The Days After

Nearly 20 percent of all cases brought before city court judges Francie Bouillion and Douglas Saloom are related to domestic violence.

"I think that's a pretty serious problem," Bouillion said. "That's just in this court - that's not the rest of the parish."

But the maximum sentence the judges can hand out is 30 days in jail, even for repeat offenders. Saloom said for some crimes, "30 days is an insignificant period of time." And it's something that both judges would like to see changed.

"It drives Judge Bouillion and I crazy, but we've got to live with it," at least for now, Saloom said.

Before the city and parish governments consolidated in 1996, the law allowed city court judges to hand out sentences of up to six months.

Saloom said the city attorney's office is drafting an ordinance for the City-Parish Council that will revert or update many of the ordinances that were changed during consolidation. If it passes, it could mean stiffer penalties for domestic abusers and a uniform charge for domestic battery, which Saloom said would help in keeping track of offenders and domestic abuse statistics.

"I think we both agree that, from our perspective, that it is much better for us to have a greater discretion in sentencing," Bouillion said.

The judges can order the batterers into treatment programs instead of jail, but for some batterers, the prospect of 30 days in jail isn't much of an incentive to try to change their behavior, they said.

"Some people would rather go to jail for 30 days than do the programs for six months," Saloom said.

In city court, the two judges, who have a combined 20 years of experience, handle domestic abuse cases classified as misdemeanors. The two most common charges are simple battery, which means a physical attack or any form of unwanted touching, and simple assault, which means a threat.

More serious charges such as aggravated battery, which means a weapon was involved, and other felony charges are handled by the parish court, where offenders can face tougher penalties.

But both city court judges are aware the offenders they see one day on simple battery charges could later commit a more serious offense.

When Bouillion heard about the murder of Jennifer Herring, who was allegedly killed by her ex-boyfriend Francis Vallery Jr., she said she immediately looked through her files to see if Herring or Vallery had been in her court before.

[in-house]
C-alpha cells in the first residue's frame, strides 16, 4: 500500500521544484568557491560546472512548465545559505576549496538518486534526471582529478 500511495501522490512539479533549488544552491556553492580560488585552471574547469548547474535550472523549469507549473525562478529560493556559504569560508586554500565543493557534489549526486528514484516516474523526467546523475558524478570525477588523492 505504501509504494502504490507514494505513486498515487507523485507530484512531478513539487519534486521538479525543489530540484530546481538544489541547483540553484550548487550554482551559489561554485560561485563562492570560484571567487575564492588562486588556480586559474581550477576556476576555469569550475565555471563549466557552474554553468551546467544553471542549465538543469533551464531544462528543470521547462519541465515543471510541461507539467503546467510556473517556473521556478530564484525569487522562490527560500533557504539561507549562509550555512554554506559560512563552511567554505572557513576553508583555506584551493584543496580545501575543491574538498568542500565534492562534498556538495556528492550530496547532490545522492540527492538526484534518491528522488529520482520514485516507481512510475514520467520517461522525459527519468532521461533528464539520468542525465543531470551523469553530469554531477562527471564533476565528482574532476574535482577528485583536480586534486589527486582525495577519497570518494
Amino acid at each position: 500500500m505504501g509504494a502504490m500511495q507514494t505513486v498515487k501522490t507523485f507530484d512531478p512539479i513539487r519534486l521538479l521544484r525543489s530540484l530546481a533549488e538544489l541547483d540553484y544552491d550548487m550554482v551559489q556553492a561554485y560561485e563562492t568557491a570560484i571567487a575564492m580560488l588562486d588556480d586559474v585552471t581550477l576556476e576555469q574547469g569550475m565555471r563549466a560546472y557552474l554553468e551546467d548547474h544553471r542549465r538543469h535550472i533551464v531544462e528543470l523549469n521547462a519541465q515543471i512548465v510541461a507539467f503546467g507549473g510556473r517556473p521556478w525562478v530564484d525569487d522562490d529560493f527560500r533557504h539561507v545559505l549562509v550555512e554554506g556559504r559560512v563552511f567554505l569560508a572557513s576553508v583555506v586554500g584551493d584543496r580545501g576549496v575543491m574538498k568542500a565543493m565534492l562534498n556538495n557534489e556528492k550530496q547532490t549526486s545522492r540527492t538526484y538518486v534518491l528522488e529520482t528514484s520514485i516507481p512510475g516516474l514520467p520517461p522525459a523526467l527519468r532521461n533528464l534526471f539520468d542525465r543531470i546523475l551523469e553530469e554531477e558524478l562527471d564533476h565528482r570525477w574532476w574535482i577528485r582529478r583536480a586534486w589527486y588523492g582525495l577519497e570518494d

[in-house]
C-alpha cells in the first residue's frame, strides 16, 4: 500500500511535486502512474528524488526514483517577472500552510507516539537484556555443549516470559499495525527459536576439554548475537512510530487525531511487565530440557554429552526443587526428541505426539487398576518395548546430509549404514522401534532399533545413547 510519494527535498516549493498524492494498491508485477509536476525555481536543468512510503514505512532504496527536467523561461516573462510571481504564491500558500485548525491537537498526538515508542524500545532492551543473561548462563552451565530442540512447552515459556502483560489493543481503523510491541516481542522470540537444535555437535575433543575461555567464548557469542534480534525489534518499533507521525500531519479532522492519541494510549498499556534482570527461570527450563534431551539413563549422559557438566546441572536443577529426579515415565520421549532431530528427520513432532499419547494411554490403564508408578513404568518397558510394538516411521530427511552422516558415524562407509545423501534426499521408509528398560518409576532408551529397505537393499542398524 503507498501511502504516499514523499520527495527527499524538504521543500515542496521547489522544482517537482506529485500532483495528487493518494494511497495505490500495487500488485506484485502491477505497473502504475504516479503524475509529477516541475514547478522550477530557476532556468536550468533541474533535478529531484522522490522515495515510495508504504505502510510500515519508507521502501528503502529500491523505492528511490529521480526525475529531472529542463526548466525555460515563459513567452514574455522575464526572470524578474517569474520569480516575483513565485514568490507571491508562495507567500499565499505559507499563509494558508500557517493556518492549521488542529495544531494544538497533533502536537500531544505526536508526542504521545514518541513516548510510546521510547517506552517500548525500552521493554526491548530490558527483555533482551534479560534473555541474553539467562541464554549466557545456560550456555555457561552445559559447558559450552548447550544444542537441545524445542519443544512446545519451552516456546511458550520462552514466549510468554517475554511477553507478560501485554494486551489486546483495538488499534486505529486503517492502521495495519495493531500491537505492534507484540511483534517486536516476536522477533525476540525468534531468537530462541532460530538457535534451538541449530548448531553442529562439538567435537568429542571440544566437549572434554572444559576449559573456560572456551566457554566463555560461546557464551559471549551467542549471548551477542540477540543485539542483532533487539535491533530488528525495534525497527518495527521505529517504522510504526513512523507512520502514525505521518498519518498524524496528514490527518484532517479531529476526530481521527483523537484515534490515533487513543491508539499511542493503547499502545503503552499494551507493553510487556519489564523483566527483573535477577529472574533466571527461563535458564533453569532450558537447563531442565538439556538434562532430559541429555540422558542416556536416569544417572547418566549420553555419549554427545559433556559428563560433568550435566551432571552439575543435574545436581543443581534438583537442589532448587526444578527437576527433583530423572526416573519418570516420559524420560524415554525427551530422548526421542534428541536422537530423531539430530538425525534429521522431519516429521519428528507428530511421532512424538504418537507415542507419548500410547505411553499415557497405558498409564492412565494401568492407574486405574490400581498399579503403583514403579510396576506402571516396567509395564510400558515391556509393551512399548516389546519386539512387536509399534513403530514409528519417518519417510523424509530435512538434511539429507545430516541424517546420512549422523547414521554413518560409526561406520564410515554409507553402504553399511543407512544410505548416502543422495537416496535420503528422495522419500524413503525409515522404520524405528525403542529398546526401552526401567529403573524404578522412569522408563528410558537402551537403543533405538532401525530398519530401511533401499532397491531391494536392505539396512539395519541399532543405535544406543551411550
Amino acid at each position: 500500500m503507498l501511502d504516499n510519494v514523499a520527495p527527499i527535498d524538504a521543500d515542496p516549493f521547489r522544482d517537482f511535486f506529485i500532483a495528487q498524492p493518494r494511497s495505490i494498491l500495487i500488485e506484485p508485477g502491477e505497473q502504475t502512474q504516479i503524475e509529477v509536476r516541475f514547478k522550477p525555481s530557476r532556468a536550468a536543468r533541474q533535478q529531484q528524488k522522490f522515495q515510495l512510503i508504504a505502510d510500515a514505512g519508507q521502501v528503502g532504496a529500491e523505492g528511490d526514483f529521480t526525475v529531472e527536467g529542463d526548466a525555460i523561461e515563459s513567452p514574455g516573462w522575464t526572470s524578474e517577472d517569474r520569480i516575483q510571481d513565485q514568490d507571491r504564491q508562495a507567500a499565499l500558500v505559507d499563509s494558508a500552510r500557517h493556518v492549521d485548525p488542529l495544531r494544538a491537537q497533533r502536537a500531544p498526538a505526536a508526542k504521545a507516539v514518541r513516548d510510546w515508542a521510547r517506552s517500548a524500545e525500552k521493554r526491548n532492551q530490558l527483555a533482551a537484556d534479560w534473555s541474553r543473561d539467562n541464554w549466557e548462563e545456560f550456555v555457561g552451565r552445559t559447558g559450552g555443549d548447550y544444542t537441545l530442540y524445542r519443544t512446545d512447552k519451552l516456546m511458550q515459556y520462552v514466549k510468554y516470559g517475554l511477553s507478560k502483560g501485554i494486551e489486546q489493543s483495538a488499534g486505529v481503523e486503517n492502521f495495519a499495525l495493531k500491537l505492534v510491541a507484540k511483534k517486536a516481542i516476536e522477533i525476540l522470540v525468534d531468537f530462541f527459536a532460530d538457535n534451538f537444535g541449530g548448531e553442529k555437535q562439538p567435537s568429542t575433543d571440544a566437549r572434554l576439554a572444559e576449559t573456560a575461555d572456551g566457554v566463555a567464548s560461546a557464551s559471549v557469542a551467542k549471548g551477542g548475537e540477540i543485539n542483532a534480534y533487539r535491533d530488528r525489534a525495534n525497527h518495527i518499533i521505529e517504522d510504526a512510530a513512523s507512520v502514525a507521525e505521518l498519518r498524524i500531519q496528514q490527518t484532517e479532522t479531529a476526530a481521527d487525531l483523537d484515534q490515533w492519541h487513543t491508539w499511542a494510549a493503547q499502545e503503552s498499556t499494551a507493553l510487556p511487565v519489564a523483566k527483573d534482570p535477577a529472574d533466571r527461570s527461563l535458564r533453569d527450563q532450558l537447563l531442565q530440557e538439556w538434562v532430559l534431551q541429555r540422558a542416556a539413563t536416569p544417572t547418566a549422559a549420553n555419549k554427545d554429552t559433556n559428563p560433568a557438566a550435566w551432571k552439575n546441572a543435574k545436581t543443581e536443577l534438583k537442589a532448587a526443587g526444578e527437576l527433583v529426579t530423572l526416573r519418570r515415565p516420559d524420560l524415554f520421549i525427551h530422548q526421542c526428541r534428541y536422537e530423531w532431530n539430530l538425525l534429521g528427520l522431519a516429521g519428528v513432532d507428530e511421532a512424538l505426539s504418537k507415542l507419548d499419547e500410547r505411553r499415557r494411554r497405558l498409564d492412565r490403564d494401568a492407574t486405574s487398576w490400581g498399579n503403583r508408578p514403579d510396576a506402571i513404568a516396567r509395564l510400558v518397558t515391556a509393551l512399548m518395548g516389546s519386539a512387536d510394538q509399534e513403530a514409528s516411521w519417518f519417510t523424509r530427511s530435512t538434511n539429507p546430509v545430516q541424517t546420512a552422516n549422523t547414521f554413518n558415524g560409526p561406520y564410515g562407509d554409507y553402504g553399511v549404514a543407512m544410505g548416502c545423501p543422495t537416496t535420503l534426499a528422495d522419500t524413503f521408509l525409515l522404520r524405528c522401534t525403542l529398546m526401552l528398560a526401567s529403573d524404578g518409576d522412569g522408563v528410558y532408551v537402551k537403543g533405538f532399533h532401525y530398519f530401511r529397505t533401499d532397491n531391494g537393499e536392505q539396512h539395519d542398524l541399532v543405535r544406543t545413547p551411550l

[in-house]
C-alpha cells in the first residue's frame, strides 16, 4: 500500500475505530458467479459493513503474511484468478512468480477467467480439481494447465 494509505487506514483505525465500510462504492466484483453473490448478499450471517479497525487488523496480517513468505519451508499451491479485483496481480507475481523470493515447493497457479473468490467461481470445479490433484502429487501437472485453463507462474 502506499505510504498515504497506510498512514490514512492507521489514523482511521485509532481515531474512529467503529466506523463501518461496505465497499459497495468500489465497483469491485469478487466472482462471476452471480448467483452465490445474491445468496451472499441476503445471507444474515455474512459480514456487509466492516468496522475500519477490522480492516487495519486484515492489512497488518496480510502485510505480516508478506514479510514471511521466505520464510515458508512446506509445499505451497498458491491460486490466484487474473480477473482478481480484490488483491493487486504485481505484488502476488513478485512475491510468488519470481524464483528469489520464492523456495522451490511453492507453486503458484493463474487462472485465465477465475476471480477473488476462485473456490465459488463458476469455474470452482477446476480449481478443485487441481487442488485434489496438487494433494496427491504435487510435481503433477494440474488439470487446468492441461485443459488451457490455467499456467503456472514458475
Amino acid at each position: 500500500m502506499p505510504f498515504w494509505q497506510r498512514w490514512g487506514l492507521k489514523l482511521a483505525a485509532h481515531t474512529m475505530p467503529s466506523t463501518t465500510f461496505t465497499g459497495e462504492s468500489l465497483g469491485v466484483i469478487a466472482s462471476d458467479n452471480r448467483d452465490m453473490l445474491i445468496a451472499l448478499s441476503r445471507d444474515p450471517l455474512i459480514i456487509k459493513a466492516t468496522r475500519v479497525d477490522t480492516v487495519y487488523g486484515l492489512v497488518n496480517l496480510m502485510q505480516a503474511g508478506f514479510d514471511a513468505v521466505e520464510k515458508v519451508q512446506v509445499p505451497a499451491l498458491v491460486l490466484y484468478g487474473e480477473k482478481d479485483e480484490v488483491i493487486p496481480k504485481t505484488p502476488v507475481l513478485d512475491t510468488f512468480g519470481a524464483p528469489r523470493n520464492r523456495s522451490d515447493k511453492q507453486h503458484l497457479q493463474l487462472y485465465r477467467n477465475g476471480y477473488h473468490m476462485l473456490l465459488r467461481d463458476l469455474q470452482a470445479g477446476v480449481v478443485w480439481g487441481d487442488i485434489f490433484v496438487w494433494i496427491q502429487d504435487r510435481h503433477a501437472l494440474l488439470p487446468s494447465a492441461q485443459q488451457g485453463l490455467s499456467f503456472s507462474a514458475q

She breathed a sigh of relief when she realized neither of them had.

It easily could have been different.

Vallery was arrested in December 2004 and faced charges of simple battery against Herring, but by the time of the murder, three months later, the case had not yet come to court. Vallery is now in Lafayette Parish Correctional Center awaiting trial in parish court on a first-degree murder charge.

"As a conscientious judge, any time you hear of a tragic event, whether it's domestic or an OWI crash, you always go back and see if that person came before you, and if so, is there anything you could have done differently, or is there anything that you missed," Saloom said. "That's how you hopefully prevent the same thing from happening twice."

Every Monday inside city court, either Bouillion or Saloom oversee arraignments, knowing that any one of the victims in the cases before them could be the next Jennifer Herring.

During two separate weeks in April, the dockets of both judges were overloaded with domestic cases.

In Saloom's court, city prosecutor Gary Haynes brought more than 20 domestic-related cases - where charges ranged from disturbing the peace by fighting to simple battery (domestic).

In Bouillion's court, assistant city prosecutor Marcus Allen brought more than 10 domestic-related cases before her.

Once each court began, it ran like an assembly line.

For the first-time offenders who pleaded not guilty to a simple battery domestic charge, a trial date was set. Those who plead guilty or no contest were ordered to pay a $220 fine and were sentenced to 30 days in the Lafayette Parish Correctional Center. In the majority of cases, the jail sentence was suspended and offenders served no time behind bars if they agreed to attend treatment classes.

Most were ordered to attend either anger management classes or the Family Violence Intervention Program, which is a class specifically designed for domestic abusers.

"That's really what we're after is to try to get people who have committed these crimes not to do it again," Saloom said.

The judges can later impose the jail sentence if the offender fails to attend classes or if another report of abuse is made.

"The goal always has to be a combination of rehabilitation / punishment," Saloom said.